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July, 2017

It's not often one can stop the flow of time, let alone reverse it. But in the case of emulsions, scientists from the Active and Intelligent Materials (AIM) Lab in Materials Science and Metallurgy at the University of Cambridge and University of Sofia have done just that. Emulsions are a curious state of matter with their own rules. When you break a glass, and it falls apart into thousands of pieces, you could never hope to put it back exactly as it was. This is so ingrained in our experience we can tell the flow of time by seeing the initial and final states of the glass. In emulsions the situation is similar, but time flows in the other direction: the tiny little pieces are the unstable state, and the whole glass (or in this case, single droplet) is the stable one. The broken-up liquid droplets have a self-healing tendency, and as emulsions age, many droplets coalesce and become few, or eventually one (backward arrow in the picture above). Small droplets are often highly desirable, so usually by doing work, one can break up large droplets again into little pieces. Established industrial processes use mechanical shear and ~1000 times more energy than the extra surface energy stored in the newly created tiny droplet interfaces, significantly heating the emulsion in the process. Breaking up droplets by cooling them is attractive not only from energy efficiency, but also because they allow making emulsions compatible with temperature-sensitive ingredients for the first time. Some of the largest companies in Europe have expressed interest, and the team has just won an EU grant to scale-up the technology.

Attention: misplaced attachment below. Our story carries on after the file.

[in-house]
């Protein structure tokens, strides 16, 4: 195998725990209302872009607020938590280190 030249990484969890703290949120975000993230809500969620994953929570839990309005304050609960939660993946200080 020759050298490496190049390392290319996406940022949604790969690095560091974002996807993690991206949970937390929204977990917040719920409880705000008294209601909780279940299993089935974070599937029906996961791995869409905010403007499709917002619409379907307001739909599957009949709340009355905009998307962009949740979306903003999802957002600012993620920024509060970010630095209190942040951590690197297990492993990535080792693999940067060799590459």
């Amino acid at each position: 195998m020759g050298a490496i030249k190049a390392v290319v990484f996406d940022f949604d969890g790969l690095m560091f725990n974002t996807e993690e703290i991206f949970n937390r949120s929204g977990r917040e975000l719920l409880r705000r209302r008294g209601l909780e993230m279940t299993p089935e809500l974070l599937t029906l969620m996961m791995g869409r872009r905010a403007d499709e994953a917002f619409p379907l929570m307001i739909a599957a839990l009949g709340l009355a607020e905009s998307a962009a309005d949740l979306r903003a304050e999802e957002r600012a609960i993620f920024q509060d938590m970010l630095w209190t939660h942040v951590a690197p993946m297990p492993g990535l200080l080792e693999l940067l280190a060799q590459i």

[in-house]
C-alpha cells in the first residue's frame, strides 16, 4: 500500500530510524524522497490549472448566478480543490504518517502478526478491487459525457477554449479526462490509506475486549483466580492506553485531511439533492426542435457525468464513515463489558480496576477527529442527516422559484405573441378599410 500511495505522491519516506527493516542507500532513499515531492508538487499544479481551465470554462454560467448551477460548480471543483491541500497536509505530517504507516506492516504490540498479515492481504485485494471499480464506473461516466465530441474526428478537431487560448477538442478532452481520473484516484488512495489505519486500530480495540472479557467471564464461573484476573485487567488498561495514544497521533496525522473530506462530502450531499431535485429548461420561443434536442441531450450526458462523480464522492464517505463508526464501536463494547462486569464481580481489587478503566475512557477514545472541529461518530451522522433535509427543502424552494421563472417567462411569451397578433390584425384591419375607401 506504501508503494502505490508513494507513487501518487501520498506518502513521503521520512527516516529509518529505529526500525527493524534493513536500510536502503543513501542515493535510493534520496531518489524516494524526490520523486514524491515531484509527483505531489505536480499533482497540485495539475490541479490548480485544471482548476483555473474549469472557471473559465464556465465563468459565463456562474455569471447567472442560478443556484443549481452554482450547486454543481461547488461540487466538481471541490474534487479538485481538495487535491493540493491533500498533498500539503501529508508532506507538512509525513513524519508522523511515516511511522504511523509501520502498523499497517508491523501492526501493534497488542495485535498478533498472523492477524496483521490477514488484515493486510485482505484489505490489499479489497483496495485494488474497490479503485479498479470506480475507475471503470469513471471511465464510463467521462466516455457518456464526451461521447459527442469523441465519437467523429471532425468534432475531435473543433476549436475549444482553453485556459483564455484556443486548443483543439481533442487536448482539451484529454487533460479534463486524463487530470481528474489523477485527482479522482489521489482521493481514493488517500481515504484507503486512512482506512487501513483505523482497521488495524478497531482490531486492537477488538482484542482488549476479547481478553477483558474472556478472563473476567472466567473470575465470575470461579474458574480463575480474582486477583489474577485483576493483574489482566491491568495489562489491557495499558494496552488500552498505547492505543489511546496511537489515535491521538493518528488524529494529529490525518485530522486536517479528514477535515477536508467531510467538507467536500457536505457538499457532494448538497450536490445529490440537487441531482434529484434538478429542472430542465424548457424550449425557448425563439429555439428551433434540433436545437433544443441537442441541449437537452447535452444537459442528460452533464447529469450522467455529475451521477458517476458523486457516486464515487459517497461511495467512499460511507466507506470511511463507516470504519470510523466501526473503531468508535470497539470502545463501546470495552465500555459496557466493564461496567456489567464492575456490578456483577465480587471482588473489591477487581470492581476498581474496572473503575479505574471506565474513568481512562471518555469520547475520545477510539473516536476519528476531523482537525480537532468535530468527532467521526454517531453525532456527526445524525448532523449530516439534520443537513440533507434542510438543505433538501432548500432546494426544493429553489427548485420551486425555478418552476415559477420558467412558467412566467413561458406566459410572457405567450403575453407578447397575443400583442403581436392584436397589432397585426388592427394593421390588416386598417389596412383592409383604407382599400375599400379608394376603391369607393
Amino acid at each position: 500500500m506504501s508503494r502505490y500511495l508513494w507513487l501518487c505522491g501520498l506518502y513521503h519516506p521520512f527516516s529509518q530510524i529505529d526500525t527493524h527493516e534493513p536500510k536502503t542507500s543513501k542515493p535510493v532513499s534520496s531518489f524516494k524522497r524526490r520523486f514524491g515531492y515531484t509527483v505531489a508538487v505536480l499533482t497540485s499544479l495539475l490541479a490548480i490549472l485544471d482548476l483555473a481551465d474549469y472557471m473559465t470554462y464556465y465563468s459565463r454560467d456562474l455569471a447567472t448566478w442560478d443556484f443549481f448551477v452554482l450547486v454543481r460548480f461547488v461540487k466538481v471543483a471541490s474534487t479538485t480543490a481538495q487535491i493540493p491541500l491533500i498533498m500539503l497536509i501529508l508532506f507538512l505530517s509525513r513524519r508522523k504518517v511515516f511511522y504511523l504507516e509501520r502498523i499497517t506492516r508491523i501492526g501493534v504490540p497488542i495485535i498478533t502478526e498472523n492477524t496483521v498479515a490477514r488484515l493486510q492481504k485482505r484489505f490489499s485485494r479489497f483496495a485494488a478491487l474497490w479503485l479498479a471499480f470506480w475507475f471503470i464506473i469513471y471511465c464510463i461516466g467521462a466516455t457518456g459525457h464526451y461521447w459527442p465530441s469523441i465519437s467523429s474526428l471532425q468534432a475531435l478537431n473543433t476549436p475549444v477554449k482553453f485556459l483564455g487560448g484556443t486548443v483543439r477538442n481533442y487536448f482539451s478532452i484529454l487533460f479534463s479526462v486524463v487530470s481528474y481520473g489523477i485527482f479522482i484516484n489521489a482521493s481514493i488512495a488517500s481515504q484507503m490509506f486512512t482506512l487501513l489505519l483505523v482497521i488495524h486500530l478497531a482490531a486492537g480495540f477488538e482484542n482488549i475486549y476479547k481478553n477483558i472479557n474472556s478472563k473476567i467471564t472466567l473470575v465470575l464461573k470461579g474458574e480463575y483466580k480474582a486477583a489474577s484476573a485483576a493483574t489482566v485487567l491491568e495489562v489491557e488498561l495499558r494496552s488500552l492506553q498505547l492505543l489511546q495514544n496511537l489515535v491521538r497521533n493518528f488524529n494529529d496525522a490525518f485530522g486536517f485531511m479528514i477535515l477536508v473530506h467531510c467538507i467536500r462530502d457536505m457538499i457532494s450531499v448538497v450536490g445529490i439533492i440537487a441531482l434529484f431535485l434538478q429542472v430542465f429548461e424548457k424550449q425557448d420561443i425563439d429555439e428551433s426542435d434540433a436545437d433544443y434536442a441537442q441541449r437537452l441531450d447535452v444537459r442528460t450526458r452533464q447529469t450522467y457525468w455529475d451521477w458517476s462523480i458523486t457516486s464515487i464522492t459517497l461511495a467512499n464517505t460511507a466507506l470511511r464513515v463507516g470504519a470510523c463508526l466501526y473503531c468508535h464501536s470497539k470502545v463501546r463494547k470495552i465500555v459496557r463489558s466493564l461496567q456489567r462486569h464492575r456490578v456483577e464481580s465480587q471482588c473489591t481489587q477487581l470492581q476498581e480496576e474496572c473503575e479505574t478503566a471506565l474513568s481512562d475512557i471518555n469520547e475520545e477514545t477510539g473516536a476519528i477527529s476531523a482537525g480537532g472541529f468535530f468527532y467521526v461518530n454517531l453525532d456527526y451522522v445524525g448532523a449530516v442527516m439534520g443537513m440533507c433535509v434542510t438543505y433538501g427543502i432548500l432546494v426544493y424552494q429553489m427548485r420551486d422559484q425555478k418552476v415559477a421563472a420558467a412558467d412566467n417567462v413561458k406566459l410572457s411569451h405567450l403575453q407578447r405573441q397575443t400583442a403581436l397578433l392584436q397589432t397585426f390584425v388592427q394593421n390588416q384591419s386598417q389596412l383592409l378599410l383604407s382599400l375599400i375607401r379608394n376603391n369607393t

The AIM lab is also investigating the fundamental ability of the system of  just 3 chemicals (water, soap (surfactant), and oil), to harness energy from a few degrees fluctuations around room temperature, which naturally occur in nature. Life is known for harvesting and storing energy. But this peculiar behavior for a simple non-living system could  ring insights into how non-living systems could be made to harvest thermal energy from their environment as well, and ratchet themselves up to higher-and-higher energy states. 

Figure: Before reading, guess which way the arrow of time should point.  Alkane oil droplets, Scale bars: 20 microns.

S. Tcholakova, Z.H. Valkova, D. Cholakova, Z. Vinarov, I. Lesov, N. Denkov, S.K. Smoukov, "Efficient self-emulsification via cooling-heating cycles", Nature Comm. 8, art# 15012 (2017)